Kathleen Rubins is a NASA Astronaut with a background in Biomedical engineering, set for her first spaceflight in 2016 as part of ISS Expedition 48 and 49.
Born October 14, 1978 in Farmington, Connecticut, Rubins was raised in Napa, California where she attended Vintage High School. She received a Bachelor’s Degree in Molecular Biology from the University of California, San Diego in 1999.
Rubins conducted her undergraduate research on HIV-1 integration at the Infectious Diseases Laboratory of Salk Institute, analyzing the mechanisms of HIV integration into the DNA of a host.
Kate Rubins holds a Ph.D. in Cancer Biology, received from Stanford University in 2005.
Working as part of a team of the Army Medical Research Institute of Infectious Diseases and the Centers for Disease Control and Prevention, Rubins contributed to the development of the first model of smallpox infection. Completing further work in that area, Rubins studied the transcriptome of the pox virus and virus-host interactions.
She accepted a position as a lead researcher at the Whitehead Institute of Biomedical Research, MIT heading up a team for an investigation of viral diseases that affect Central and West Africa. As part of her work, Rubins spent time in the Congo, focusing on treatment development for Ebola and Lassa Fever.
NASA selected Kate Rubins in 2009 as part of the 20th Astronaut Group. At the Johnson Space Center, she participated in two years of general training and evaluation.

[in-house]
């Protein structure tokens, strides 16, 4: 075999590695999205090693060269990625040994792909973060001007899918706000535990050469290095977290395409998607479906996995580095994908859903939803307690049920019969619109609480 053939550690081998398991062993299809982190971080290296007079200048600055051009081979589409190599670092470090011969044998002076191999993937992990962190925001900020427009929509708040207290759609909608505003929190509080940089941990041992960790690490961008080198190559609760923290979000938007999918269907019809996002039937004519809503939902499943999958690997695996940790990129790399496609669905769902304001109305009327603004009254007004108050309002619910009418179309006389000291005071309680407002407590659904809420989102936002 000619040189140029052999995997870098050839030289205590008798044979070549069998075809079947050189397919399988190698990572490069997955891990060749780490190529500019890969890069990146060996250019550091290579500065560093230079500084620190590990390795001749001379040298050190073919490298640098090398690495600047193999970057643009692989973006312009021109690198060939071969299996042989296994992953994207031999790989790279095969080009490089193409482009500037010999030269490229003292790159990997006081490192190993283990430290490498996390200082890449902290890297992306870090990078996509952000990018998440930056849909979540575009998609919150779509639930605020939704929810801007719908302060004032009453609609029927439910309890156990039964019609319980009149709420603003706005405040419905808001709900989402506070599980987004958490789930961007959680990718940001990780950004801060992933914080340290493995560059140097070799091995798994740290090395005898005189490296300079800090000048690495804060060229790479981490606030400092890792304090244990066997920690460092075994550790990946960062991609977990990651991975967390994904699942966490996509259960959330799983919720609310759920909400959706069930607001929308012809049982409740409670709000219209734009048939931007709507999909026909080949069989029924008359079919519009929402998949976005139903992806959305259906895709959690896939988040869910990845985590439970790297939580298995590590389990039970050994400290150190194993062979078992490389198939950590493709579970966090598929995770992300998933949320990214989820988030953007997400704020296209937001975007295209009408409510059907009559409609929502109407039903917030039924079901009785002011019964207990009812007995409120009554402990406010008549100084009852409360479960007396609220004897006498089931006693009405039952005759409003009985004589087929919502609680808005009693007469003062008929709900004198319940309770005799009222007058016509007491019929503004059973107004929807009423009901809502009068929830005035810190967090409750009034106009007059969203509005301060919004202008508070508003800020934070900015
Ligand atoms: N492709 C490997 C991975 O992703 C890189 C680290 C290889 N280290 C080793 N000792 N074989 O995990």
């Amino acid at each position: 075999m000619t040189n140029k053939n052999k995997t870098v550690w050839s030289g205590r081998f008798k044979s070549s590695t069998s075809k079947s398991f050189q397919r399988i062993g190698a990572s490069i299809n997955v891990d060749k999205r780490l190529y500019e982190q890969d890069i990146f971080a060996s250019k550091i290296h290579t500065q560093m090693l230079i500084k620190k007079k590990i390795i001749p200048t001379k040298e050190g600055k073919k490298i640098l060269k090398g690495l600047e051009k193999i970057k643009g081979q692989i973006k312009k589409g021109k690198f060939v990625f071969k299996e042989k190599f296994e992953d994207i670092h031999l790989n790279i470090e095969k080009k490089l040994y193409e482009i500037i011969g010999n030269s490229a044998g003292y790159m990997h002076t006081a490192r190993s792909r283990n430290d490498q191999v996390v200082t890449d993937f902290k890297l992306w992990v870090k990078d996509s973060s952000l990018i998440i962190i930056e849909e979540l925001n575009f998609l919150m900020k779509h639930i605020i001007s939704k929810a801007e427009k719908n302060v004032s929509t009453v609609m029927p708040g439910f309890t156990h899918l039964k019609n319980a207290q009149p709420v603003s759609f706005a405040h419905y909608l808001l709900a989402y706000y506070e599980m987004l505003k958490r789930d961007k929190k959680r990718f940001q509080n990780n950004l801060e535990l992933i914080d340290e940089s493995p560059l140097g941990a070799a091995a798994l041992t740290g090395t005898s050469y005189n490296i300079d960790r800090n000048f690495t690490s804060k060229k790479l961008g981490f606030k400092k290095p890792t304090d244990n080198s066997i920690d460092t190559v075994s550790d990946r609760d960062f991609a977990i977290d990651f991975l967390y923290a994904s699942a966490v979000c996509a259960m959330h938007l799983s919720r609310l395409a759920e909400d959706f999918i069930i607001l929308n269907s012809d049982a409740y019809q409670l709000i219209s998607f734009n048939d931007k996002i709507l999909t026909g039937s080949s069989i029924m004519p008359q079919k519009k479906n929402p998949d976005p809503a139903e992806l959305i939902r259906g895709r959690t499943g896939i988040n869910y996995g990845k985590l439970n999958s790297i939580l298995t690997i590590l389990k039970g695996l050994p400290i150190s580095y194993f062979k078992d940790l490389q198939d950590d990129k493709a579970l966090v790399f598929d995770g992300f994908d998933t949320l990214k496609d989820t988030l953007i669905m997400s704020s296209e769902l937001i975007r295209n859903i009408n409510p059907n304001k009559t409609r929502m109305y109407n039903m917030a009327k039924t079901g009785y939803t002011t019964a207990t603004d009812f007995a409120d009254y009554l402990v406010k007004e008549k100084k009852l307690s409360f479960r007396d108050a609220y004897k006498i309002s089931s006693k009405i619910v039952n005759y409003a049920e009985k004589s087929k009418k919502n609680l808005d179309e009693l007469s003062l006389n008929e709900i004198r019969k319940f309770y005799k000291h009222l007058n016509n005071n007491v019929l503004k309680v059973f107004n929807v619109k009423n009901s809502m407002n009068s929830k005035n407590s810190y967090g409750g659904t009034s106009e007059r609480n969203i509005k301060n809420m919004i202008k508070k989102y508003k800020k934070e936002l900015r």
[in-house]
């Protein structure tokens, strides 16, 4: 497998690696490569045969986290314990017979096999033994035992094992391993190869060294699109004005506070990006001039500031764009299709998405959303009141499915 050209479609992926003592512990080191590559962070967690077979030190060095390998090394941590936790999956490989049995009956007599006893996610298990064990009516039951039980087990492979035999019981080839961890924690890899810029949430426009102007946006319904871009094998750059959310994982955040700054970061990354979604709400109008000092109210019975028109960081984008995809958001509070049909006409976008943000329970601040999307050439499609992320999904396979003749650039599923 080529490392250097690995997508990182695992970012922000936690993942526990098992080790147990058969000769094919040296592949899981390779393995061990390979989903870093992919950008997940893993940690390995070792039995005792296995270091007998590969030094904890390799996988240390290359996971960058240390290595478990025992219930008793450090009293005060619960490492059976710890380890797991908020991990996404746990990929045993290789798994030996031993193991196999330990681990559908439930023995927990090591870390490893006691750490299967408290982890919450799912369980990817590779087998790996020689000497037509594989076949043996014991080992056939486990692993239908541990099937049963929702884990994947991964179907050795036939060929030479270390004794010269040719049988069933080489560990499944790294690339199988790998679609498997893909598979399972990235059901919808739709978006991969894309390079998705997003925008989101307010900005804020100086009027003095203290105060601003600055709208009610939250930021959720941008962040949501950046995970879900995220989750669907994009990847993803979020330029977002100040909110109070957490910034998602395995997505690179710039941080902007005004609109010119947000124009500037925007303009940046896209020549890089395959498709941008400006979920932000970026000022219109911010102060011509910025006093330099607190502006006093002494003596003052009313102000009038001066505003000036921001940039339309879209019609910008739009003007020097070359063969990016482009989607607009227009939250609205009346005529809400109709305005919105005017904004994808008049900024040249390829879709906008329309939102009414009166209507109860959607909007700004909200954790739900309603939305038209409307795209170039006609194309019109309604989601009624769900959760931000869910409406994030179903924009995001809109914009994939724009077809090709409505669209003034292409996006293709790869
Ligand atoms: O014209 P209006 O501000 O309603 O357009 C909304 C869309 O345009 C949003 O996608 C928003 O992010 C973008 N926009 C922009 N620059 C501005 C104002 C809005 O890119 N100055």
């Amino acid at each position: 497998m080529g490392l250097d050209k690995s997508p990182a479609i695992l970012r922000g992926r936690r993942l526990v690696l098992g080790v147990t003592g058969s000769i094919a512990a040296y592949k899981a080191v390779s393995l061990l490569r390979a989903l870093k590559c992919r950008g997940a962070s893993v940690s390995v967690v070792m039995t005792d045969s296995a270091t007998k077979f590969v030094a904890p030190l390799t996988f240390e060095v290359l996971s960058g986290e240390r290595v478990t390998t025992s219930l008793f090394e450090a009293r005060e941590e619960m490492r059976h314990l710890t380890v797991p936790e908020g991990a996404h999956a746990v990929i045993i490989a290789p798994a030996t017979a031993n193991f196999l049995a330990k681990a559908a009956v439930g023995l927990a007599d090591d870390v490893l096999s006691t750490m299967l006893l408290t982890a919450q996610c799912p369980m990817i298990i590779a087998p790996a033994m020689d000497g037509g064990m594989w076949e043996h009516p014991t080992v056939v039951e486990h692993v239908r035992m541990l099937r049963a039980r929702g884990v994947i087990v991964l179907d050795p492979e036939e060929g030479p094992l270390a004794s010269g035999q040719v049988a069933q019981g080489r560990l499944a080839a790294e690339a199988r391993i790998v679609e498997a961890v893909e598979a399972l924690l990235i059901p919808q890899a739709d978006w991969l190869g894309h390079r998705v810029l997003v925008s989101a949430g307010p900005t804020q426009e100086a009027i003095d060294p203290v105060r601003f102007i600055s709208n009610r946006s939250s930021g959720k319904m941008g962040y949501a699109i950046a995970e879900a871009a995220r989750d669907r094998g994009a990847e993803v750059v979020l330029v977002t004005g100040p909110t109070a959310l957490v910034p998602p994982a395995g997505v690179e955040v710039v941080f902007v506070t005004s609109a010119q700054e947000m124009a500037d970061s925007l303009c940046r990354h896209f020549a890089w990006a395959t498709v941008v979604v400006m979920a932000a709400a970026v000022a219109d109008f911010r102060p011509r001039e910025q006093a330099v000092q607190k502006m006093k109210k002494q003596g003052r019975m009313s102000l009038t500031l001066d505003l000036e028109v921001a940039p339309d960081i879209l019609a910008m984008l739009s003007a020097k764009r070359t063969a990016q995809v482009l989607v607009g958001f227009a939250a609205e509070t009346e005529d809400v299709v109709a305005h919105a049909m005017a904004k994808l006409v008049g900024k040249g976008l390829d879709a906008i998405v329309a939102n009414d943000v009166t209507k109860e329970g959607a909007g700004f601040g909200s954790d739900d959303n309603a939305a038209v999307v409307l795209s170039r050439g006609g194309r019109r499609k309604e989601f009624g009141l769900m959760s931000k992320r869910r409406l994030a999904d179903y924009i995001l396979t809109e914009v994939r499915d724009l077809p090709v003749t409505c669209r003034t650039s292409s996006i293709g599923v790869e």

She finished basic training in 2011 and was certified as astronaut, entering the astronaut office in support of mission operations.
Rubins was assigned to the crew of Soyuz TMA-20M and ISS Expedition 48/49 in the spring of 2014. A shift in mission schedules would lead to a switch in the crew’s Soyuz spacecraft, making them the first Soyuz MS crew.
Following the crew selection process, the three crew members began flight specific training. At the Gagarin Cosmonaut Training Center, Rubins completed extensive Soyuz training, learning about the different systems and their functionality to prepare for her role as Soyuz Flight Engineer.
At the Johnson Space Center, she was familiarized with NASA Mission Operations and began extensive training for USOS operations including scientific activities, systems maintenance, emergency procedures and EVA operations. In Canada, at the Canadian Space Agency, she completed training for operations of Canadarm 2 and in Tsukuba, Japan, she trained for Kibo module operations. Columbus-specific training was completed in Europe.
In February 2015, Rubins and her fellow crew members, Commander Anatoli Ivanishin and Spacecraft Engineer Takuya Onishi, were dispatched to a remote area in a forest near Moscow to undergo winter survival training for the event of an off-target Soyuz landing in case of emergency.
The Soyuz TMA-19M backup crew went through final training and examinations in November and attended the launch of Soyuz TMA-19M in December, going through a full launch campaign flow to get familiarized with the procedure. After completing their backup assignment, the crew entered their final six months of training at their home institutions and the international ISS partners before meeting up in Star City to complete final pre-flight exams.
Rubins is married and in her free time she enjoys scuba diving & triathlon.